Qassim UniversityQassim University’s applied research safeguards food security and livelihoods

Qassim University’s applied research safeguards food security and livelihoods

Collaboration helps researchers share agriculture solutions with the Middle East and globally

Known as the “food basket” of Saudi Arabia, the survival of Al-Qassim province depends on its agriculture. Crop and animal production drive the province’s economy and provide livelihoods and food security to millions of people in the kingdom and the Middle East. 

Practical scientific research is crucial to maintain the health and output of the province’s agricultural sector, say researchers at Qassim University. Research within its College of Agriculture and Veterinary Medicine looks to find solutions to the diseases threatening local crops and animal herds, while academics push to share their knowledge with others in the Middle East and globally.

Camels and dates drive Al-Qassim province’s economy, says Professor Ahmed Ali, a professor of veterinary medicine at the university. “Camels are important as a source of meat and are also considered part of the Middle East’s cultural heritage,” says Ali, a camel fertility specialist.

There are about 1.6 million dromedary camels within the Arabian Peninsula, more than half of which are found in Saudi Arabia, according to the United Nations’ Food and Agriculture Organisation.

However, camels suffer from diseases that threaten their fertility, and thus the livelihoods of herders, Ali says. One example is chlamydia, a bacterial infection that causes reproductive problems in camels. Qassim University’s veterinary hospital, the largest in the country, sees between 100 and 150 camels a day, and a third of the hospital’s camel cases are affected by the bacterial infection.

“Surgical treatment is limited, so we are searching for a vaccine to prevent the occurrence of the disease,” Ali says. In collaboration with researchers in Egypt, Oman, and Qatar, Qassim University is working to isolate the chlamydia microbe and develop a vaccine.

In another project, Ali and colleagues linked male camel infertility to heavy metal toxicity. Cadmium, a heavy metal, is often a by-product of petroleum extraction, and researchers found traces of the metal in male camels suffering from infertility. Ali, who has been with Qassim University for 15 years, says: “Working in camel infertility is like a chain; once we solve one problem in the chain, we move on to the next problem.”

‪Professor Fahad Alminderej, a chemist in the College of Agriculture and Veterinary Medicine, is also looking to solve a problem: how to make the most of Saudi Arabia’s abundance of dates.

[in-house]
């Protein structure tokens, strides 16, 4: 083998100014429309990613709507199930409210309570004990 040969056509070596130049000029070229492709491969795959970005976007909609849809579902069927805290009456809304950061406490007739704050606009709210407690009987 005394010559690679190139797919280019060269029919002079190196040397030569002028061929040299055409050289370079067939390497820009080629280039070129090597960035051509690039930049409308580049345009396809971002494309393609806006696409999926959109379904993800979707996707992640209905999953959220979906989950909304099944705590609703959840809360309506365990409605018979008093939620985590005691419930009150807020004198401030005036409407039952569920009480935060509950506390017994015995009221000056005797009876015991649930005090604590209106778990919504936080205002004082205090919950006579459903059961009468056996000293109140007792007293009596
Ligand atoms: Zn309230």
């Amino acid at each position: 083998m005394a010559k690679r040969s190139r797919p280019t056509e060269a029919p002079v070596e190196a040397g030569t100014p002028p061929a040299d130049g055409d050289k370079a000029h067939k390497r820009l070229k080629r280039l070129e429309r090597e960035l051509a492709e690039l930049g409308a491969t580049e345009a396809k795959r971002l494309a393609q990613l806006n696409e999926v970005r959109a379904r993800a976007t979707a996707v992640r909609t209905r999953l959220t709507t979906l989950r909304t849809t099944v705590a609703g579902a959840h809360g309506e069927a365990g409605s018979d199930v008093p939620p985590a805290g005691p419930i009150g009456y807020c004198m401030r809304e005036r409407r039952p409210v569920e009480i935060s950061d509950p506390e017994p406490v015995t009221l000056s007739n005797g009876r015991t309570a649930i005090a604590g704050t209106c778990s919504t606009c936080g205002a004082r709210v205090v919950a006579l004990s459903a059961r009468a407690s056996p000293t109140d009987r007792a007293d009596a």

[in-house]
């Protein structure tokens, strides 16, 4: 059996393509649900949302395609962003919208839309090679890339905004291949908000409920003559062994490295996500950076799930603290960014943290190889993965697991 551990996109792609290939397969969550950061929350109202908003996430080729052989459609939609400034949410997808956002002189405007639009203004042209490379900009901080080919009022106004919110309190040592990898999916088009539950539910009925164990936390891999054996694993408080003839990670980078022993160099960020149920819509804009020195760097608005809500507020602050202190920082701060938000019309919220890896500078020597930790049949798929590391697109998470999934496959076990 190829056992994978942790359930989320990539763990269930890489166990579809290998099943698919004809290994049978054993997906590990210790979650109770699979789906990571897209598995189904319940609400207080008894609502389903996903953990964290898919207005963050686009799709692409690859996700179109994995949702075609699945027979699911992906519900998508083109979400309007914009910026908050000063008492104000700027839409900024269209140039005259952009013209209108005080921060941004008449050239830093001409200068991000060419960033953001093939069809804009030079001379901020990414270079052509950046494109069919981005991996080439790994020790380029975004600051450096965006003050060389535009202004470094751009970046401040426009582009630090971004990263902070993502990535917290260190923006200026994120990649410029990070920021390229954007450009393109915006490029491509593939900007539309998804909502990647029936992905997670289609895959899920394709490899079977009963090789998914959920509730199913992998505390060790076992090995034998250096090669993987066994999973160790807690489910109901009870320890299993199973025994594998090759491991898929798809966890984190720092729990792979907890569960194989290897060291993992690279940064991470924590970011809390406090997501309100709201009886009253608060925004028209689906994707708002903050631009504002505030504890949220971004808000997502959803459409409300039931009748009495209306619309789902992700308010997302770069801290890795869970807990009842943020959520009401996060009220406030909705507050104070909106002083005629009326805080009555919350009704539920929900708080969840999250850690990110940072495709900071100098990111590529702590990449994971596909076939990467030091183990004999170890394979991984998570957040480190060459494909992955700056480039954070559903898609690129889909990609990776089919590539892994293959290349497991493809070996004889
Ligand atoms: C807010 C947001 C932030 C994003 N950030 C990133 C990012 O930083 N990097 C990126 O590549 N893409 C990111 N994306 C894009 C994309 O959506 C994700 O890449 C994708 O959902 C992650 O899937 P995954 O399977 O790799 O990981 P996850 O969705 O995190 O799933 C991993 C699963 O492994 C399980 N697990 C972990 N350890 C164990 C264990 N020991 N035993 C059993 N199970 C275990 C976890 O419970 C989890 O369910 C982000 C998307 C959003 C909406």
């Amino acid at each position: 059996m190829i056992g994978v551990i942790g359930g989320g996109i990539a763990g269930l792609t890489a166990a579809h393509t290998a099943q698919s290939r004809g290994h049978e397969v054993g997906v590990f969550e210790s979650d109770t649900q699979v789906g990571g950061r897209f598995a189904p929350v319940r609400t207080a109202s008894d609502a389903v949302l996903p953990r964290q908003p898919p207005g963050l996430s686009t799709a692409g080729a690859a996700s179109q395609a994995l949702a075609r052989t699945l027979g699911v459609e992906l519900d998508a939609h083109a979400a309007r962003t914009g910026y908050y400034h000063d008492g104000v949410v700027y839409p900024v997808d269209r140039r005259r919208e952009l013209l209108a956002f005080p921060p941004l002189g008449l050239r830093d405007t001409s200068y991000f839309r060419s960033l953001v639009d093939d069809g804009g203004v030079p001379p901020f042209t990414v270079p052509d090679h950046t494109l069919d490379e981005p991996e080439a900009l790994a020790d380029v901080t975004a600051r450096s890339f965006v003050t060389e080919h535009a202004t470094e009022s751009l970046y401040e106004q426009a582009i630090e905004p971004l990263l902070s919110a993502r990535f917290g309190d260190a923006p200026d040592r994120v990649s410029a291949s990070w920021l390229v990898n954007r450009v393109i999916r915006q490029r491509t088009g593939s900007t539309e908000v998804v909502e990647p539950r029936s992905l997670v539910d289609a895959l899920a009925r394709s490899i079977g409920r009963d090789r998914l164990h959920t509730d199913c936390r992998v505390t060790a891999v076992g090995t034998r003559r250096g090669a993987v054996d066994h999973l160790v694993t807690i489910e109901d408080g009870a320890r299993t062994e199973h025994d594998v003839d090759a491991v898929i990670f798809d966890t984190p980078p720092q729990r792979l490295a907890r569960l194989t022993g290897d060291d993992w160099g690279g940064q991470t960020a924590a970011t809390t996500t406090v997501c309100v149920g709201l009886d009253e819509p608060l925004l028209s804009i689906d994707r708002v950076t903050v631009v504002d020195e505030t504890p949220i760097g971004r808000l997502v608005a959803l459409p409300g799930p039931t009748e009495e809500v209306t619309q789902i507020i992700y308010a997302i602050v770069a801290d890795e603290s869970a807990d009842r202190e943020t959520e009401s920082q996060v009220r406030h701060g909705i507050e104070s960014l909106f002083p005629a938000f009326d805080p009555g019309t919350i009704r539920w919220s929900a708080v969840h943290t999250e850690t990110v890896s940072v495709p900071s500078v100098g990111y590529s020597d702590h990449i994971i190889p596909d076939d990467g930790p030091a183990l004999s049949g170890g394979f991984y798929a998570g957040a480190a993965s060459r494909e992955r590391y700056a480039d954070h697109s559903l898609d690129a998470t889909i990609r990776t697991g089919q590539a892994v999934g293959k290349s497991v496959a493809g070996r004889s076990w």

More than 8 million date trees dot the landscape of Al-Qassim province. In the first quarter of 2021, Saudi Arabia exported 142,000 tonnes of dates, according to the Saudi Press Agency. 

“My project looks to use palms to create new products for the market that are useful for people,” Alminderej says.

Date vinegar, for example, is currently prohibitively expensive, and Alminderej is looking to develop a method to manufacture large quantities to enable its sale as a health food. The cellulose from the palm tree can also be used to make biofuel ethanol, and filters made from palm-derived nanoparticles can remove heavy metals from water. To realise these products, Alminderej is collaborating with colleagues in the university, as well as in Tunisia and Egypt. 

Meanwhile, Professor Ayman Omar, a plant pathologist, is working to develop microbes that promote the growth and yield of greenhouse crops, such as cucumber and tomatoes. Omar and colleagues are isolating growth-promoting bacteria and fungi from the local environment in order to develop products for farmers.

“These microbes save money, are safe for the environment” and mean farmers are not dependent on mineral fertilisers, he says. Like Ali and Alminderej, Omar is also collaborating with researchers in other countries to further his research, namely in India and Egypt.

He hopes to have products ready to offer to farmers in the next year, as well as two scientific papers detailing their results.

While Qassim University researchers actively work to publish scientific papers, the main goal is to help farmers at home and abroad, ensuring that their crops and animals remain healthy.

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